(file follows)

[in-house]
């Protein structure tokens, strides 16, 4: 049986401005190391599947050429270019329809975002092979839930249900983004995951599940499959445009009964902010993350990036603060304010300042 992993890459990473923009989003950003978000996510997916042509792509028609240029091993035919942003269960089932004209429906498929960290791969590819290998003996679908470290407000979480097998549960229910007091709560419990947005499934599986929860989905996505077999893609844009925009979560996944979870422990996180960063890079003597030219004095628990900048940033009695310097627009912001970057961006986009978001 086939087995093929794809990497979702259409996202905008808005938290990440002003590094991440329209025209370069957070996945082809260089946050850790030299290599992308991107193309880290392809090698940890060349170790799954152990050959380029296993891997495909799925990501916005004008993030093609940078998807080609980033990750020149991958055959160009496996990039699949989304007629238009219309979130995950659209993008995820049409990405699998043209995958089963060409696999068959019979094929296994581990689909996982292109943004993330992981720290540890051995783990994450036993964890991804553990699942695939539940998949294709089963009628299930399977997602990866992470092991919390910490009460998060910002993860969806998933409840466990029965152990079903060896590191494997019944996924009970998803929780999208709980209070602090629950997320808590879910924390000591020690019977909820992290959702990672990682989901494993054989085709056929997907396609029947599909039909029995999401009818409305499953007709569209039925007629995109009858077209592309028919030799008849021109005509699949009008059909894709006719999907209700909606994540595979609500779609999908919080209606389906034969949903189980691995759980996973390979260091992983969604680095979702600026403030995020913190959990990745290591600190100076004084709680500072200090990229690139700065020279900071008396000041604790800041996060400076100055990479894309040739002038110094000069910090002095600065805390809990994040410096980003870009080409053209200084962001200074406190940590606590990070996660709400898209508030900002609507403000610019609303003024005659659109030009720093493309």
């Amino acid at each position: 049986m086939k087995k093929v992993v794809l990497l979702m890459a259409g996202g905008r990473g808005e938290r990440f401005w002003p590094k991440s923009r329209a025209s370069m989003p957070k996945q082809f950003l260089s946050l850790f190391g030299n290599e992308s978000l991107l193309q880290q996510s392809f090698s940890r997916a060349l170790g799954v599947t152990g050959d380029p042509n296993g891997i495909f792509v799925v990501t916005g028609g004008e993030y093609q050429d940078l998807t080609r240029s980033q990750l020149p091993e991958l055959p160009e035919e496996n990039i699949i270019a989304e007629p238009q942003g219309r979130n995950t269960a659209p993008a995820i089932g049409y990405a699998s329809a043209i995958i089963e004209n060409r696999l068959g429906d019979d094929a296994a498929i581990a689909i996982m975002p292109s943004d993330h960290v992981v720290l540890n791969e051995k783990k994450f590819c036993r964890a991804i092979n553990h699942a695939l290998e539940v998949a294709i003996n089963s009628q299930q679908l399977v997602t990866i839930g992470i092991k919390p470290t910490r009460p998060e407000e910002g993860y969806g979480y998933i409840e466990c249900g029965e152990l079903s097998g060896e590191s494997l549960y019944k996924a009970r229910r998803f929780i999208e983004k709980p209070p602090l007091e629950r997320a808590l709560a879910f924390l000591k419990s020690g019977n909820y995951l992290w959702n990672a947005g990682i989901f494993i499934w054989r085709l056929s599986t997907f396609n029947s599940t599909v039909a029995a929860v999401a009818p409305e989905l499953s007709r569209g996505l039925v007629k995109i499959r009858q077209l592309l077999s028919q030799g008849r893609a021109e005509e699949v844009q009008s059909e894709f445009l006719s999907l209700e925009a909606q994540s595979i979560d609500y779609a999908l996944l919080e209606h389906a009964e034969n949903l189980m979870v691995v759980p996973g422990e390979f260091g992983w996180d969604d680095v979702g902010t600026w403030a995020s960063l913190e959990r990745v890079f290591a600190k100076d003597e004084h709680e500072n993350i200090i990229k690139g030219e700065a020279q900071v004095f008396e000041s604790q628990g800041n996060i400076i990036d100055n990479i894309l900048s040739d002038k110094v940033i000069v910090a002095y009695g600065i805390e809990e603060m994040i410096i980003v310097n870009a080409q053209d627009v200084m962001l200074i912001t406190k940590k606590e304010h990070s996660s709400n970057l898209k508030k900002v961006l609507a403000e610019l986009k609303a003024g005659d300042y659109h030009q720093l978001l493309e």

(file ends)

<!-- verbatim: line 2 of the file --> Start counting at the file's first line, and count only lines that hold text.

């Protein structure tokens, strides 16, 4: 049986401005190391599947050429270019329809975002092979839930249900983004995951599940499959445009009964902010993350990036603060304010300042 992993890459990473923009989003950003978000996510997916042509792509028609240029091993035919942003269960089932004209429906498929960290791969590819290998003996679908470290407000979480097998549960229910007091709560419990947005499934599986929860989905996505077999893609844009925009979560996944979870422990996180960063890079003597030219004095628990900048940033009695310097627009912001970057961006986009978001 086939087995093929794809990497979702259409996202905008808005938290990440002003590094991440329209025209370069957070996945082809260089946050850790030299290599992308991107193309880290392809090698940890060349170790799954152990050959380029296993891997495909799925990501916005004008993030093609940078998807080609980033990750020149991958055959160009496996990039699949989304007629238009219309979130995950659209993008995820049409990405699998043209995958089963060409696999068959019979094929296994581990689909996982292109943004993330992981720290540890051995783990994450036993964890991804553990699942695939539940998949294709089963009628299930399977997602990866992470092991919390910490009460998060910002993860969806998933409840466990029965152990079903060896590191494997019944996924009970998803929780999208709980209070602090629950997320808590879910924390000591020690019977909820992290959702990672990682989901494993054989085709056929997907396609029947599909039909029995999401009818409305499953007709569209039925007629995109009858077209592309028919030799008849021109005509699949009008059909894709006719999907209700909606994540595979609500779609999908919080209606389906034969949903189980691995759980996973390979260091992983969604680095979702600026403030995020913190959990990745290591600190100076004084709680500072200090990229690139700065020279900071008396000041604790800041996060400076100055990479894309040739002038110094000069910090002095600065805390809990994040410096980003870009080409053209200084962001200074406190940590606590990070996660709400898209508030900002609507403000610019609303003024005659659109030009720093493309």